The pike problem

The case with northern pike is probably the most well-known, prolific and consequential situation we have in Alaska with illegal fish introductions. Beginning decades ago, pike were illegally-introduced from their native range in Alaska to the Mat-Su Valley, Anchorage, and Kenai Peninsula areas, where they are not native. Through many illegal introductions over the years as well as dispersal via connected waters, pike are now in over 100 different lakes and rivers in these areas. Pike, too, are top predators in the waters they inhabit. Their impacts have ranged from completely wiping out trout populations in shallow lakes on the Kenai Peninsula, to resulting in the loss of king salmon fisheries in places like Alexander Creek, to reducing sockeye returns in places like Shell Lake, to having a negligible effect in waters that don’t offer great habitat for them. Adequately explaining the dynamics with invasive pike here is a lengthy story in and of itself, but the point is that it’s complicated and often very difficult to predict the exact impacts they’ll have, but where it’s bad with pike, it’s really bad. We’ve spent millions of dollars in grant funding trying to chip away at fixing the pike problem in Southcentral Alaska. It’s best not to risk this happening again with a new species, never mind one that isn’t even native to the state like largemouth bass.

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Invasive fish like northern pike in Southcentral Alaska can have significant ecological consequences. As top predators, pike prey on juvenile salmon and can reduce their populations.

One question that arose with the largemouth bass discovery in Sand Lake, and is also a common question with pike, is how exactly fish like these get moved around. Probably the most common idea people have is that eggs or live fish are transported to different water bodies by waterfowl. While it is true that pike have adhesive eggs that theoretically can stick to bird feathers, eggs will quickly dry out when they are out of water. If birds were a natural mechanism of dispersal for pike, pike would be in all shallow lakes and slow-moving weedy rivers and marshes in Southcentral Alaska, but they’re not. Despite the significant problems we have with them, pike are in a relatively small fraction of the available habitat for them in Southcentral, and everywhere they are found is either road or float-plane accessible, or directly connected to waters that are. If pike were naturally moved around by birds, pike would be a native species to this region. With largemouth bass, birds are even less likely to be the cause of the introduction. While bass also have adhesive eggs, males intensely guard them in nests dug into the sediment of lakes, making it unlikely that waterfowl even encounter their eggs. Even if they did, the nearest largemouth bass populations to Alaska are the invasive populations in British Columbia, and birds can’t transport bass eggs or live fish long distances without desiccation (i.e. drying out). Therefore, it isn’t plausible that a bass ended up in Sand Lake without someone putting it there, but how exactly that happened is currently unknown.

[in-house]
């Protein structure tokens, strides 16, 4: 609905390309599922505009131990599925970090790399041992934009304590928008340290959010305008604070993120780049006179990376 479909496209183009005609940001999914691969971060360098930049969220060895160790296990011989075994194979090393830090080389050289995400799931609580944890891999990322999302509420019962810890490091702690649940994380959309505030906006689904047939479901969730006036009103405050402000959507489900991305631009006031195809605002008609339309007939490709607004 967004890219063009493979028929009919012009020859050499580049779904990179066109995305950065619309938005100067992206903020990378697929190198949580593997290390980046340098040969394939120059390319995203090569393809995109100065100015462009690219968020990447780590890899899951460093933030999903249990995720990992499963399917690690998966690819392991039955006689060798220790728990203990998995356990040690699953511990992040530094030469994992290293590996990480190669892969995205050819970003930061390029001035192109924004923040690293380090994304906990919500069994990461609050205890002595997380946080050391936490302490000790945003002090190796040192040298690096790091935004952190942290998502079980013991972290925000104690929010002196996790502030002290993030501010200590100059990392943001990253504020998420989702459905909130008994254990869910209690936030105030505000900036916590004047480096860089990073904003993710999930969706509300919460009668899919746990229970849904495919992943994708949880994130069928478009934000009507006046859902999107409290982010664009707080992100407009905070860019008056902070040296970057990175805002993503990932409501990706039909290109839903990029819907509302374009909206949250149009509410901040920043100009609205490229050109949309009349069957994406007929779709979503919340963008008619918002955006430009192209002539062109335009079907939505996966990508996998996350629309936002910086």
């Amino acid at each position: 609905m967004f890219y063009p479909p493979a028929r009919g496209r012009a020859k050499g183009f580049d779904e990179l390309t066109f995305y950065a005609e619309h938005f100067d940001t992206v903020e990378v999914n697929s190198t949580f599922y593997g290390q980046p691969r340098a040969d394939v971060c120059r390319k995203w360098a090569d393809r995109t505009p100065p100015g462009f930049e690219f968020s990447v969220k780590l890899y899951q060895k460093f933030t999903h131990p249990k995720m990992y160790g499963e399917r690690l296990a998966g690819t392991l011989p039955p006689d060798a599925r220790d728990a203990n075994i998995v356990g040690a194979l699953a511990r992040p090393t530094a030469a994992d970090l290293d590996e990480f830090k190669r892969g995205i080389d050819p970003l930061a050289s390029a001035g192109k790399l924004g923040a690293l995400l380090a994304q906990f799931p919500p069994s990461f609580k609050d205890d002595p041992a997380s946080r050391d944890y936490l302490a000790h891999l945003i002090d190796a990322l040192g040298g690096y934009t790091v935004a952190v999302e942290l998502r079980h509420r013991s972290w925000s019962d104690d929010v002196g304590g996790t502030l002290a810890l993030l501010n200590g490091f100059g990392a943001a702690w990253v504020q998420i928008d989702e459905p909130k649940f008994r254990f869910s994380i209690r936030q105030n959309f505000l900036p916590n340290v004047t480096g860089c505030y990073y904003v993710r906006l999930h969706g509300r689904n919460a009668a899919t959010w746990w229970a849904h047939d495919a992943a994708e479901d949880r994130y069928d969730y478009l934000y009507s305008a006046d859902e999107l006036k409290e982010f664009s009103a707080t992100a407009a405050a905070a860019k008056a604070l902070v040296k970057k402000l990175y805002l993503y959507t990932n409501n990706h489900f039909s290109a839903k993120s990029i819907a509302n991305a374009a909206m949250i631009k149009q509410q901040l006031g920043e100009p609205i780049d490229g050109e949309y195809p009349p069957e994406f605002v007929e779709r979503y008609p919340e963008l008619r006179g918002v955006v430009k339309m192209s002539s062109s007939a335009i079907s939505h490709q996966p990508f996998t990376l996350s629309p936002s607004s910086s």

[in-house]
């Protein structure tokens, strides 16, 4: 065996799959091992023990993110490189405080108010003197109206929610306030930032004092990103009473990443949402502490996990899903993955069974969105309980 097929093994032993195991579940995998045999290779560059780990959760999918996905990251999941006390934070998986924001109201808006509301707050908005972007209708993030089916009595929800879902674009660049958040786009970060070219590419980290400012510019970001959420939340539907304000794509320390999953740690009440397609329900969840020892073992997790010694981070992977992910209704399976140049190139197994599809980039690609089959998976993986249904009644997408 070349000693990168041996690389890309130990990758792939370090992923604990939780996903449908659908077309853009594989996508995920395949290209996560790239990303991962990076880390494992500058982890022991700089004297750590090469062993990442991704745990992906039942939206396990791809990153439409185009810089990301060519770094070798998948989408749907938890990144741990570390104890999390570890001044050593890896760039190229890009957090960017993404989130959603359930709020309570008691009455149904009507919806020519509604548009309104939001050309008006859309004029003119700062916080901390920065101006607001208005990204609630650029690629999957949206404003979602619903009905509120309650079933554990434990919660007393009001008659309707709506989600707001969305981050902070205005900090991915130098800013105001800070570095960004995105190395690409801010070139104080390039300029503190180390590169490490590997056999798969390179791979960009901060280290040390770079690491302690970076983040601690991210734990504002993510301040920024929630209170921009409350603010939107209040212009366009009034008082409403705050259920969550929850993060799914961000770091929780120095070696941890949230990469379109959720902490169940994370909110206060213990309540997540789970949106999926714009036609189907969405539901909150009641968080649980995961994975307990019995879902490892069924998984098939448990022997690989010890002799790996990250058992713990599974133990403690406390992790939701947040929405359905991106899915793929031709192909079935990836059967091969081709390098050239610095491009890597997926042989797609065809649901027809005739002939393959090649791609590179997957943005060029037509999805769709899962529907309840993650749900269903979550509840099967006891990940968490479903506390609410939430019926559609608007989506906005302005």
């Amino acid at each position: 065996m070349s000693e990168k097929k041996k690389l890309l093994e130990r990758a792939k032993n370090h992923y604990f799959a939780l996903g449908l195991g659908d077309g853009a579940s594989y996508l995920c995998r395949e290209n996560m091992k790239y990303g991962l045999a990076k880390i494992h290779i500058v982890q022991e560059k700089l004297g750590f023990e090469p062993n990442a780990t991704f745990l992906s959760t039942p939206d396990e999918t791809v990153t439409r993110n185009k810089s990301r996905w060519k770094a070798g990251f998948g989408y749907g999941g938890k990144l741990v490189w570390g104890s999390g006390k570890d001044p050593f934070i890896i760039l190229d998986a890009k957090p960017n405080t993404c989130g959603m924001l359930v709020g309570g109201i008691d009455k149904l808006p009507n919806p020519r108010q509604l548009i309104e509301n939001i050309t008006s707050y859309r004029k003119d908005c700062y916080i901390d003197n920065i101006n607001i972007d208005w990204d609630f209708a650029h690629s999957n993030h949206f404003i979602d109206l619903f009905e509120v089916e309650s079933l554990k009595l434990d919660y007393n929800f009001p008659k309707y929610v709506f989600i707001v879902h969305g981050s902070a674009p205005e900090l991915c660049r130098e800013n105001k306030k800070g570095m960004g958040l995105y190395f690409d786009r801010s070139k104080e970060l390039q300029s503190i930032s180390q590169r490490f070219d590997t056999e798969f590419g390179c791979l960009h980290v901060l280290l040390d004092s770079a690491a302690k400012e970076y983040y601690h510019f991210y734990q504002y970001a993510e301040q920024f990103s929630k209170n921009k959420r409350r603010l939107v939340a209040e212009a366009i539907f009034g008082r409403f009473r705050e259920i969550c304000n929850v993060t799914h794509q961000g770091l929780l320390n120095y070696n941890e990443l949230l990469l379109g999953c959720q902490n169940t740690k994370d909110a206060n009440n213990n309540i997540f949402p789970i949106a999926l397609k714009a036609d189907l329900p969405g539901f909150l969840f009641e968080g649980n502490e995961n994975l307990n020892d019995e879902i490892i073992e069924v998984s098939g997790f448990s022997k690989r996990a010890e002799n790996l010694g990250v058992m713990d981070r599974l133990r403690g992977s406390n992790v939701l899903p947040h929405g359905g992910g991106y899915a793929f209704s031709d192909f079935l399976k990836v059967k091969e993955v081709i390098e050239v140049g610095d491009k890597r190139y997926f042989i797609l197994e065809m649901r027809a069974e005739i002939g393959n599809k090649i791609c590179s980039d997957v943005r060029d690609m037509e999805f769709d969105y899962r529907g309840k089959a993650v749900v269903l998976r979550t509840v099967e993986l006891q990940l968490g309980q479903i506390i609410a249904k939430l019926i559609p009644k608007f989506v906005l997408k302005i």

One publication about the Sand Lake bass discovery highlighted an option for ordering largemouth bass from the retail giant, Amazon. Thankfully, that option turned out not to be true, at least for Alaskans. The Amazon distributor is aware of Alaska’s laws regarding importation of game fishes and does not ship them here. However, while we’ve turned over a lot of stones to rule out certain online distributors, we can’t rule out the internet altogether, or simply someone motivated to make the trip to Alaska with live fish. Regardless of how or why this happens, it is never, under any circumstances, a good or legal idea to release fish into the wild…which brings up another good question…